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The Sacred Muslim Practice of Beheading
According to Muhammad’s sacralized biography by Ibn Ishaq, Muhammad himself sanctioned the massacre of the Qurayza, a vanquished Jewish tribe. He appointed an "arbiter" who soon rendered this concise verdict: the men were to be put to death, the women and children sold into slavery, the spoils to be divided among the Muslims. Muhammad ratified this judgment stating that it was a decree of God pronounced from above the Seven Heavens. Thus some 600 to 900 men from the Qurayza were lead on Muhammad’s order to the Market of Medina. Trenches were dug and the men were beheaded, and their decapitated corpses buried in the trenches while Muhammad watched in attendance. Women and children were sold into slavery, a number of them being distributed as gifts among Muhammad’s companions, and Muhammad chose one of the Qurayza women (Rayhana) for himself. The Qurayza’s property and other possessions (including weapons) were also divided up as additional "booty" among the Muslims, to support further jihad campaigns.
The classical Muslim jurist al-Mawardi (a Shafi’ite jurist, d. 1058) from Baghdad was a seminal, prolific scholar who lived during the so-called Islamic "Golden Age" of the Abbasid-Baghdadian Caliphate. He wrote the following, based on widely accepted interpretations of the Qur'an and Sunna (i.e., the recorded words and deeds of Muhammad), regarding infidel prisoners of jihad campaigns:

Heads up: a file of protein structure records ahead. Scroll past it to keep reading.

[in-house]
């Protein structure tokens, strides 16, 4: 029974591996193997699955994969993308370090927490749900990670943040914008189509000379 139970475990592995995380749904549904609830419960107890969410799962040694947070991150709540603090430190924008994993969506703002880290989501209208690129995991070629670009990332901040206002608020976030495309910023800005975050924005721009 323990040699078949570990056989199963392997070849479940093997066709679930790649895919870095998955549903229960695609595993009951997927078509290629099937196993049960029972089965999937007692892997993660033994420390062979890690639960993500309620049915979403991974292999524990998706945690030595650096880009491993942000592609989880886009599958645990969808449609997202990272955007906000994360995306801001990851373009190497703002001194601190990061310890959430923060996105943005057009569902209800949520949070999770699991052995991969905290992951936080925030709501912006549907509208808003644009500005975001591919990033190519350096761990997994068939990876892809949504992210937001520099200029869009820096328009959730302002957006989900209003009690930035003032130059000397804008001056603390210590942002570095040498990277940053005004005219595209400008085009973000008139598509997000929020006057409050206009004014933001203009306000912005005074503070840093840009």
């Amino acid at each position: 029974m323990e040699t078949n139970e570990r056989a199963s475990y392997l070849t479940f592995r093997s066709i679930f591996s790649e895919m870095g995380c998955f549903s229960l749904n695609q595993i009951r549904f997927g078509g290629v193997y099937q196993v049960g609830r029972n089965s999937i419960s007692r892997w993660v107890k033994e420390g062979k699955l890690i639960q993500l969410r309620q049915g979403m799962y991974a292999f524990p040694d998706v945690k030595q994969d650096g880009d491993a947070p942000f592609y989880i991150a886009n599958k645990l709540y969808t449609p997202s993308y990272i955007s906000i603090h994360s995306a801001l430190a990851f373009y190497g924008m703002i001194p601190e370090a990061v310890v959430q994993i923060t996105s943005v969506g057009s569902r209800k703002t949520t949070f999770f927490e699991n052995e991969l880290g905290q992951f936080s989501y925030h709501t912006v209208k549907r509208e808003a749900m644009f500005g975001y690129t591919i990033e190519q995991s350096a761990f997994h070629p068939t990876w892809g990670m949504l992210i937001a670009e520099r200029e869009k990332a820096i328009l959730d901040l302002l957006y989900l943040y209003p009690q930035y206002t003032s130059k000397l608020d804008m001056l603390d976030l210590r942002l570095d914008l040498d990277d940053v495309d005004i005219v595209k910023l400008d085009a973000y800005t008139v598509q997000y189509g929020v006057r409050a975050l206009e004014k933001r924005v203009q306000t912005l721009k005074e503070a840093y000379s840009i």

“As for the captives, the amir [ruler] has the choice of taking the most beneficial action of four possibilities: the first to put them to death by cutting their necks; the second, to enslave them and apply the laws of slavery regarding their sale and manumission; the third, to ransom them in exchange for goods or prisoners; and fourth, to show favor to them and pardon them. Allah, may he be exalted, says, 'When you encounter those [infidels] who deny [the Truth=Islam] then strike [their] necks' (Qur'an sura 47, verse 4)”....Abu’l-Hasan al-Mawardi, al-Ahkam as-Sultaniyyah." [The Laws of Islamic Governance, trans. by Dr. Asadullah Yate, (London), Ta-Ha Publishers Ltd., 1996, p. 192. Emphasis added.]There's more.